Colombo: India on Tuesday said it respected Sri Lanka`s territorial integrity and was looking forward to stronger bilateral ties, as a parliamentary delegation from the country met leaders of the island nation and discussed issues like resettlement of the internally-displaced Tamils.
The 12-member Indian delegation headed by the Leader of Opposition in Lok Sabha Sushma Swaraj, currently on a six-day visit to the island nation, held talks with Minister of External Affairs GL Peiris and Minister of Economic Development Basil Rajapaksa.
During the meeting with Basil Rajapaksa, Swaraj said that India respected Sri Lanka`s territorial integrity and was looking forward to stronger bilateral ties, the Sri Lankan Economic Development Minister`s office said.
Rajapaksa told the Indian team about the progress made on the resettlement of the internally displaced people (IDPs).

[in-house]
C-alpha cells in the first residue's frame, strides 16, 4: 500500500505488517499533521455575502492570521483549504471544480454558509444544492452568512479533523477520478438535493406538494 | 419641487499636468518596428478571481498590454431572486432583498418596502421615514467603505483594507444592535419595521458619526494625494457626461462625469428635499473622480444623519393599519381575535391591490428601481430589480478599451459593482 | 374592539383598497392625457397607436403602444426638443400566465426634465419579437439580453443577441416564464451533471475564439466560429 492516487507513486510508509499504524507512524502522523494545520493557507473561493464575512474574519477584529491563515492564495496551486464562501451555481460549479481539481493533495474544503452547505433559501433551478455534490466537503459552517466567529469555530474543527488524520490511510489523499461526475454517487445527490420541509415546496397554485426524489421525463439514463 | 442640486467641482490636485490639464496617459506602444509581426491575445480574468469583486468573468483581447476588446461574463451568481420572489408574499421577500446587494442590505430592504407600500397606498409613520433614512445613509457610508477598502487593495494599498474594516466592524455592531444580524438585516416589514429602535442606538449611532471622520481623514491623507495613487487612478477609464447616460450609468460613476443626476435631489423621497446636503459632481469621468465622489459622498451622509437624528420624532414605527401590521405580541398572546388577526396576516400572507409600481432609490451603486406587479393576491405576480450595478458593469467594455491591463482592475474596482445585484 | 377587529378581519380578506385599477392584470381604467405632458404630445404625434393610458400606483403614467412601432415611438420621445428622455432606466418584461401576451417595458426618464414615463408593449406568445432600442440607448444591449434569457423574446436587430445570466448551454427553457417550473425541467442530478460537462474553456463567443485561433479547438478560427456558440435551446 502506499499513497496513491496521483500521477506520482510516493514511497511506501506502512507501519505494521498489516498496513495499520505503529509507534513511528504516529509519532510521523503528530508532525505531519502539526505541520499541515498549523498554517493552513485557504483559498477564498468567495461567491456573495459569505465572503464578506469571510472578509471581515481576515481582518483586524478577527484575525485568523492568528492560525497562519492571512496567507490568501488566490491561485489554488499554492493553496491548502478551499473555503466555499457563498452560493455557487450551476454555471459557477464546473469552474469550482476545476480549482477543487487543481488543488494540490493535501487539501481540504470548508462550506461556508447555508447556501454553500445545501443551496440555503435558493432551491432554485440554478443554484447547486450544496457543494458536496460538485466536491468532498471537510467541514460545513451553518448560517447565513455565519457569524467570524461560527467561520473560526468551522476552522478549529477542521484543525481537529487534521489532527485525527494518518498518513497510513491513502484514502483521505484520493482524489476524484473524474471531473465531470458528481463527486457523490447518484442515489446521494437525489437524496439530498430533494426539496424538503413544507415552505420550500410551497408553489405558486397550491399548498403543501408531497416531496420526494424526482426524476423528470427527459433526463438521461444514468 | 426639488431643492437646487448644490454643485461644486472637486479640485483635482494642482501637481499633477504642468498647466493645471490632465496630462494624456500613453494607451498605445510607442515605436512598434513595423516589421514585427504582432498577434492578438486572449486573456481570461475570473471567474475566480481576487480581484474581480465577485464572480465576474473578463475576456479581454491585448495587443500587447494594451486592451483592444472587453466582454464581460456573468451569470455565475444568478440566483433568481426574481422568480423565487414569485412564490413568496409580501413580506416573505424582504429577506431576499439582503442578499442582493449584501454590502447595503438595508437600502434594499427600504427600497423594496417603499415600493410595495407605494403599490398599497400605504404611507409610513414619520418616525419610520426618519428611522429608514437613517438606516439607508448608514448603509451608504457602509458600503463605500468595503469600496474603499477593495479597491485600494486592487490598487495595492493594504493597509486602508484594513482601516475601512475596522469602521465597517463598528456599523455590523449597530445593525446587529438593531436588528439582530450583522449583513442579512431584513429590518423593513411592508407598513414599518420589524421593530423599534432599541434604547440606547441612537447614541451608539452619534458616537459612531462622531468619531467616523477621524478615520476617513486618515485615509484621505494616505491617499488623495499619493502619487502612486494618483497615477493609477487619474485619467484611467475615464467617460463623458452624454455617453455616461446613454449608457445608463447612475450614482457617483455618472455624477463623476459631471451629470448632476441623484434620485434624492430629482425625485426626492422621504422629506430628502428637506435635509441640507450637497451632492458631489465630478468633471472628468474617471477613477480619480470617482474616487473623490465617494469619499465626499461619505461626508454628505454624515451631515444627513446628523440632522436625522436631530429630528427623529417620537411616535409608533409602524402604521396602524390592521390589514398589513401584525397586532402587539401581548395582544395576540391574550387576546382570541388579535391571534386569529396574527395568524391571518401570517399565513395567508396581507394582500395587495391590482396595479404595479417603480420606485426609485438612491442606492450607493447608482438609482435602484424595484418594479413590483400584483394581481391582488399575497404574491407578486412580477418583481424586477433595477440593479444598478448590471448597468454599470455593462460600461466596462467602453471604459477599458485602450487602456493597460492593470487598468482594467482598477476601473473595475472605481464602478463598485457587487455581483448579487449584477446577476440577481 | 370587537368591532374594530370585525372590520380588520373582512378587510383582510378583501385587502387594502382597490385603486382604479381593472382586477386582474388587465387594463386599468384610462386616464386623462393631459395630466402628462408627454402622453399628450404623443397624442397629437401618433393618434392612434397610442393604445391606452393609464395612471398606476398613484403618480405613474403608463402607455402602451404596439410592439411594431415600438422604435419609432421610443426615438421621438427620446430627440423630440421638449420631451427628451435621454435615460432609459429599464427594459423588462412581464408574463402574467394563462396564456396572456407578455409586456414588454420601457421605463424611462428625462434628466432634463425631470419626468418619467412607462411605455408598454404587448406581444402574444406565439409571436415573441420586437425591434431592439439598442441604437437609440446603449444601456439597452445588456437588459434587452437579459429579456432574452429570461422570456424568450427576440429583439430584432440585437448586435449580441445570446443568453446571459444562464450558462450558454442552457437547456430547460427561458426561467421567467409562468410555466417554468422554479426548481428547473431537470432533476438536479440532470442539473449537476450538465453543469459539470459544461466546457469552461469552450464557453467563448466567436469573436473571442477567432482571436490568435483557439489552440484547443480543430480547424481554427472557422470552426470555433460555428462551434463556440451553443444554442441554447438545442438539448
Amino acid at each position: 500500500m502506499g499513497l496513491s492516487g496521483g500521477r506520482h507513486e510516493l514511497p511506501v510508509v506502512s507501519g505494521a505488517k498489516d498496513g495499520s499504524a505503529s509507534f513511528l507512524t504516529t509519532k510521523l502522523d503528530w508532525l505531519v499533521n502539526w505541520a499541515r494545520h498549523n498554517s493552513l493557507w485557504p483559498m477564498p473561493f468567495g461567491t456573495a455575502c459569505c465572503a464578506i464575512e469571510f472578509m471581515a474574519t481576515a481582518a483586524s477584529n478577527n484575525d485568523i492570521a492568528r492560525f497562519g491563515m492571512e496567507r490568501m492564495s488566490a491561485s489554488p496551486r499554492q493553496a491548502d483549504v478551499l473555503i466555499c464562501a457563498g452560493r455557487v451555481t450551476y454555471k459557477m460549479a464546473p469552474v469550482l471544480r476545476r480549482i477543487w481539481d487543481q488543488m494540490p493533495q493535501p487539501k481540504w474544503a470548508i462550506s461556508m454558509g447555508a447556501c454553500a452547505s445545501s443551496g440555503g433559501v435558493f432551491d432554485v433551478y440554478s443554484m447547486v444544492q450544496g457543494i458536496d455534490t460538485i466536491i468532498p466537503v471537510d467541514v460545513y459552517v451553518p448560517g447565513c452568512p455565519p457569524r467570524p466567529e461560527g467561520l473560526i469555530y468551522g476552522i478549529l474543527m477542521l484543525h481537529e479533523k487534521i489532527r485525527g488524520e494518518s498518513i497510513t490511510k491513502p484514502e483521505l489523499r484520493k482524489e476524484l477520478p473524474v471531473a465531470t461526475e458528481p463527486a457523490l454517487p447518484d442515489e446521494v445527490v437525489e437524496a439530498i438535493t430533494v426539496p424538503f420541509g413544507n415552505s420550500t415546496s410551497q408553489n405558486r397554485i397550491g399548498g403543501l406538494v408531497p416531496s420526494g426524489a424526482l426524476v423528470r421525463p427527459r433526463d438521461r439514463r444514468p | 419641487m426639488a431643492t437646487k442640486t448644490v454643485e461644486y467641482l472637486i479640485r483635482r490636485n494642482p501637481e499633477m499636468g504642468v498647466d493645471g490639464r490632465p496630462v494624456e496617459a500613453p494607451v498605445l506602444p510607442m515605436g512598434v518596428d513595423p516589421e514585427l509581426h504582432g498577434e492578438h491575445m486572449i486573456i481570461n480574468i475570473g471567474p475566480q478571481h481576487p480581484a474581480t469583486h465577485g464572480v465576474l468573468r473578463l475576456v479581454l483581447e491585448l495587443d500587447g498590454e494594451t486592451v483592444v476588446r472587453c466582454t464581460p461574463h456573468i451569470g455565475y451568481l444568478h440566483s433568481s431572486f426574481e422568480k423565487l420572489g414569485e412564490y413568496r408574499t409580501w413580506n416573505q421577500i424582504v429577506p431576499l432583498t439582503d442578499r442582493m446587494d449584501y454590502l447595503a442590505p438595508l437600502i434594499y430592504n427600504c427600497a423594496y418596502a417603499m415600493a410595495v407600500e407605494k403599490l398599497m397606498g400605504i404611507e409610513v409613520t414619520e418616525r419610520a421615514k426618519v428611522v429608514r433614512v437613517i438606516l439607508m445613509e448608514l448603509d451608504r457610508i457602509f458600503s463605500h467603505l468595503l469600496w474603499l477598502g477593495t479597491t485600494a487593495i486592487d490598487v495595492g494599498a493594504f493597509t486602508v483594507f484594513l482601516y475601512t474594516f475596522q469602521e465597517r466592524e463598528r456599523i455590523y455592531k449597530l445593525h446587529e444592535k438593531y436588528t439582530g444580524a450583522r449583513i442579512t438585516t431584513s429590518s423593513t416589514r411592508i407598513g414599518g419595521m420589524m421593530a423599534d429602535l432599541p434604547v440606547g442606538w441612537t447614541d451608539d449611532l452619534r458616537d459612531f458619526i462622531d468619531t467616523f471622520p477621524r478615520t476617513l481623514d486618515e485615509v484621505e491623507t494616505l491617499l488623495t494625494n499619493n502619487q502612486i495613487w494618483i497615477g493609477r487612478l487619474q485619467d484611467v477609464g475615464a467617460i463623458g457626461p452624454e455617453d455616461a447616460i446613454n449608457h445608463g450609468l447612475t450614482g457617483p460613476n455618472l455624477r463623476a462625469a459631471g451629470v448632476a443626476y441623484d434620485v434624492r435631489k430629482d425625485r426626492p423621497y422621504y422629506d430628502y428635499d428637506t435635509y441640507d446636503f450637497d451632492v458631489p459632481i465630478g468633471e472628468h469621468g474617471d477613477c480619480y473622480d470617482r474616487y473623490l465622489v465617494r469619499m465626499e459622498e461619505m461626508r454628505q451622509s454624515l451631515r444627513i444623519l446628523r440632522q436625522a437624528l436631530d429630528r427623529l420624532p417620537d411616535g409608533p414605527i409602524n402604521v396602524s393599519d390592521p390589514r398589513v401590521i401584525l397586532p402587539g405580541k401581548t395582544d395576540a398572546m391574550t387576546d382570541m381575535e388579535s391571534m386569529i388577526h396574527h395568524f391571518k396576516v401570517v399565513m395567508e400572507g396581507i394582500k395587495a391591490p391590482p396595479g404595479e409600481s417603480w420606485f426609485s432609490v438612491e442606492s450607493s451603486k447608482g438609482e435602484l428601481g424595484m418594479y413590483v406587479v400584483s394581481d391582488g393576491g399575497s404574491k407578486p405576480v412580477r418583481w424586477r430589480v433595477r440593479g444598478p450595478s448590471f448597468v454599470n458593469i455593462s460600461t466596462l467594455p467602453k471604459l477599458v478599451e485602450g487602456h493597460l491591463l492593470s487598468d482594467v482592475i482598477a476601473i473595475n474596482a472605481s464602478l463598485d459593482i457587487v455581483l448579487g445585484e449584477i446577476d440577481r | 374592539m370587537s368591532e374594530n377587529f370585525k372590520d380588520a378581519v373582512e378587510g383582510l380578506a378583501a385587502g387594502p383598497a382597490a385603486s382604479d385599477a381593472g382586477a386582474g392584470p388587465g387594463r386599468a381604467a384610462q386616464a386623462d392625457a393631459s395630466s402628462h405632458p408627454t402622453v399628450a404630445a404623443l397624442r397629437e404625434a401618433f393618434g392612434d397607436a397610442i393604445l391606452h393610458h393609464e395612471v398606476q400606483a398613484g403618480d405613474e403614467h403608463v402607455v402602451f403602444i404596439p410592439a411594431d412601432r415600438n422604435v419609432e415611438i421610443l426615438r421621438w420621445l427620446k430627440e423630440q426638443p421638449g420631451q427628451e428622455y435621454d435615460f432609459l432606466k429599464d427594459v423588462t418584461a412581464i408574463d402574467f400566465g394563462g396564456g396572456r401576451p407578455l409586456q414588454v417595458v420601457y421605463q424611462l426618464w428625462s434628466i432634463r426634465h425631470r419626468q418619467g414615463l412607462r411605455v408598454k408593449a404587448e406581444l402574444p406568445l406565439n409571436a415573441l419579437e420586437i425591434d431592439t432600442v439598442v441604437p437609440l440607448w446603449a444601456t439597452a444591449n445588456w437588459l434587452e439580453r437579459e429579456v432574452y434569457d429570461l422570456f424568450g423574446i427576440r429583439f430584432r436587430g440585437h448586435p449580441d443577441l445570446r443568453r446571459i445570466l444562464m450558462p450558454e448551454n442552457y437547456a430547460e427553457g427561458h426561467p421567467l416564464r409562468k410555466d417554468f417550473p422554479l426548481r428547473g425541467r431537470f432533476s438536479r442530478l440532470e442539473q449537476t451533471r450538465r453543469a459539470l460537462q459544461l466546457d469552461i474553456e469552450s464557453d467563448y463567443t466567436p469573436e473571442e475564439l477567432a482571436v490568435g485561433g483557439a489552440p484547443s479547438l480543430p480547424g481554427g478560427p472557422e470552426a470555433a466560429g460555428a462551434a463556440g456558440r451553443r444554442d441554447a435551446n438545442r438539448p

Sri Lanka was able to resettle 95 per cent of the IDPs, except those who had fled to India and other countries.
The Sri Lankan government has rebuilt houses for the displaced while the work on the 50,000 permanent houses funded by India is progressing. The IDPs are also provided with cash grants resettlement kits and six months dry food rations which has now been extended for further two years.
Rajapaksa also outlined infrastructure development such as roads, railway lines, harbours and airports and the restoration of livelihoods.
Sri Lanka was able to bring normalcy to conflict-affected areas within a short period of time, he stressed and suggested that the Indian delegation visit Kilinochchi, the former LTTE administrative capital, and observe for themselves the post-conflict changes taking place there.
The Indian delegation visited the Sri Lanka Parliamentary complex to meet an all-party representatives group before calling on Peiris and Basil Rajapaksa.
The Indian MPs` delegation would also meet Sri Lankan President Mahinda Rajapaksa and leaders of the main Tamil minority party, the Tamil National Alliance (TNA).
It is due to tour Mullaithivu in the north, which was once an LTTE nerve center.